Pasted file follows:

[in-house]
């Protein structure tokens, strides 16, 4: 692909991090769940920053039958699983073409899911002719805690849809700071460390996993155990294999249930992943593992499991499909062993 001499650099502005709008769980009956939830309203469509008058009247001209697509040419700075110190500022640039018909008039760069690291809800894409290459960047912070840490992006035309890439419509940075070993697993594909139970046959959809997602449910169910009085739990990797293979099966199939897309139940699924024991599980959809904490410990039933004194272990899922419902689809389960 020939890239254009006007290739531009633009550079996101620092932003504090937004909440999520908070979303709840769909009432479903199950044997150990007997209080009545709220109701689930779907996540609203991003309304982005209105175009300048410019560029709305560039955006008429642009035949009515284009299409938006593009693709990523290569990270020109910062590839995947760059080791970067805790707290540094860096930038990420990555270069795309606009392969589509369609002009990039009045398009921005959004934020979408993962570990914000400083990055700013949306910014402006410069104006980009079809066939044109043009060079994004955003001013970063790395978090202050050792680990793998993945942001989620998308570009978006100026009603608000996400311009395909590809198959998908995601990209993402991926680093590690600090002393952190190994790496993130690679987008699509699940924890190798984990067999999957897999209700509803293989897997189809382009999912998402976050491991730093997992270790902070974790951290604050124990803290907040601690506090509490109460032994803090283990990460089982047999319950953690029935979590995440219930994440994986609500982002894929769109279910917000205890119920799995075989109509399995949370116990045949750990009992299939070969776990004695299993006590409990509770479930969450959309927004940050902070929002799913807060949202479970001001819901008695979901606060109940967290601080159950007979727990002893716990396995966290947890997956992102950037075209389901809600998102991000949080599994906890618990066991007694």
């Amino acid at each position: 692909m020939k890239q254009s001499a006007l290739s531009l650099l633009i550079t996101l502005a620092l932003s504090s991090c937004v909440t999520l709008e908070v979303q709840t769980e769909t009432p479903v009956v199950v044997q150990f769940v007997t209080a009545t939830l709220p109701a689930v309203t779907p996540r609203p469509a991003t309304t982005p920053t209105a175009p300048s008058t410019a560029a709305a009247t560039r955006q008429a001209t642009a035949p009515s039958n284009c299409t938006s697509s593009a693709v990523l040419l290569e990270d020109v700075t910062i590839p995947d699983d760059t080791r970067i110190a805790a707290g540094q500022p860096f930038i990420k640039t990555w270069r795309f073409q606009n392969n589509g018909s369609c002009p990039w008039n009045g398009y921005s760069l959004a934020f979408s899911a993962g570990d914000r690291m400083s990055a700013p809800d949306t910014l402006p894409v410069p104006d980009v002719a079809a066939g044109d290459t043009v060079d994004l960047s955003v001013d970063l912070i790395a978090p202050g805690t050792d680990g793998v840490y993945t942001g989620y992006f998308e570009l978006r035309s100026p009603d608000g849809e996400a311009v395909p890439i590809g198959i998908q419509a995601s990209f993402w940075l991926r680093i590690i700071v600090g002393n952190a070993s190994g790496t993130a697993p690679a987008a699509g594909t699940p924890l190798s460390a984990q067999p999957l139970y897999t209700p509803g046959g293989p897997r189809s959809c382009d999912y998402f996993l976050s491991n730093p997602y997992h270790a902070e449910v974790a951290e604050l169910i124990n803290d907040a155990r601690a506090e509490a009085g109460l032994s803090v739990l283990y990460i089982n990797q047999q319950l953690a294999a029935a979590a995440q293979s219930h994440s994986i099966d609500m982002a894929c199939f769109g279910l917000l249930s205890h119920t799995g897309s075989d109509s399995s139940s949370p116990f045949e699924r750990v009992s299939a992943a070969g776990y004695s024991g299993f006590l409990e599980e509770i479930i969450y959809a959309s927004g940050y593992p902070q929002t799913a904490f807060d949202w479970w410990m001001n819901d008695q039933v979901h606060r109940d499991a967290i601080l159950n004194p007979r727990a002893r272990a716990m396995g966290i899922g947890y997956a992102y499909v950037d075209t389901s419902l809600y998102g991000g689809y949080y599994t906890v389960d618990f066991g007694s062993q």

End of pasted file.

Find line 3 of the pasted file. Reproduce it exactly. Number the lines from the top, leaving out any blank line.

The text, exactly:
């Amino acid at each position: 692909m020939k890239q254009s001499a006007l290739s531009l650099l633009i550079t996101l502005a620092l932003s504090s991090c937004v909440t999520l709008e908070v979303q709840t769980e769909t009432p479903v009956v199950v044997q150990f769940v007997t209080a009545t939830l709220p109701a689930v309203t779907p996540r609203p469509a991003t309304t982005p920053t209105a175009p300048s008058t410019a560029a709305a009247t560039r955006q008429a001209t642009a035949p009515s039958n284009c299409t938006s697509s593009a693709v990523l040419l290569e990270d020109v700075t910062i590839p995947d699983d760059t080791r970067i110190a805790a707290g540094q500022p860096f930038i990420k640039t990555w270069r795309f073409q606009n392969n589509g018909s369609c002009p990039w008039n009045g398009y921005s760069l959004a934020f979408s899911a993962g570990d914000r690291m400083s990055a700013p809800d949306t910014l402006p894409v410069p104006d980009v002719a079809a066939g044109d290459t043009v060079d994004l960047s955003v001013d970063l912070i790395a978090p202050g805690t050792d680990g793998v840490y993945t942001g989620y992006f998308e570009l978006r035309s100026p009603d608000g849809e996400a311009v395909p890439i590809g198959i998908q419509a995601s990209f993402w940075l991926r680093i590690i700071v600090g002393n952190a070993s190994g790496t993130a697993p690679a987008a699509g594909t699940p924890l190798s460390a984990q067999p999957l139970y897999t209700p509803g046959g293989p897997r189809s959809c382009d999912y998402f996993l976050s491991n730093p997602y997992h270790a902070e449910v974790a951290e604050l169910i124990n803290d907040a155990r601690a506090e509490a009085g109460l032994s803090v739990l283990y990460i089982n990797q047999q319950l953690a294999a029935a979590a995440q293979s219930h994440s994986i099966d609500m982002a894929c199939f769109g279910l917000l249930s205890h119920t799995g897309s075989d109509s399995s139940s949370p116990f045949e699924r750990v009992s299939a992943a070969g776990y004695s024991g299993f006590l409990e599980e509770i479930i969450y959809a959309s927004g940050y593992p902070q929002t799913a904490f807060d949202w479970w410990m001001n819901d008695q039933v979901h606060r109940d499991a967290i601080l159950n004194p007979r727990a002893r272990a716990m396995g966290i899922g947890y997956a992102y499909v950037d075209t389901s419902l809600y998102g991000g689809y949080y599994t906890v389960d618990f066991g007694s062993q």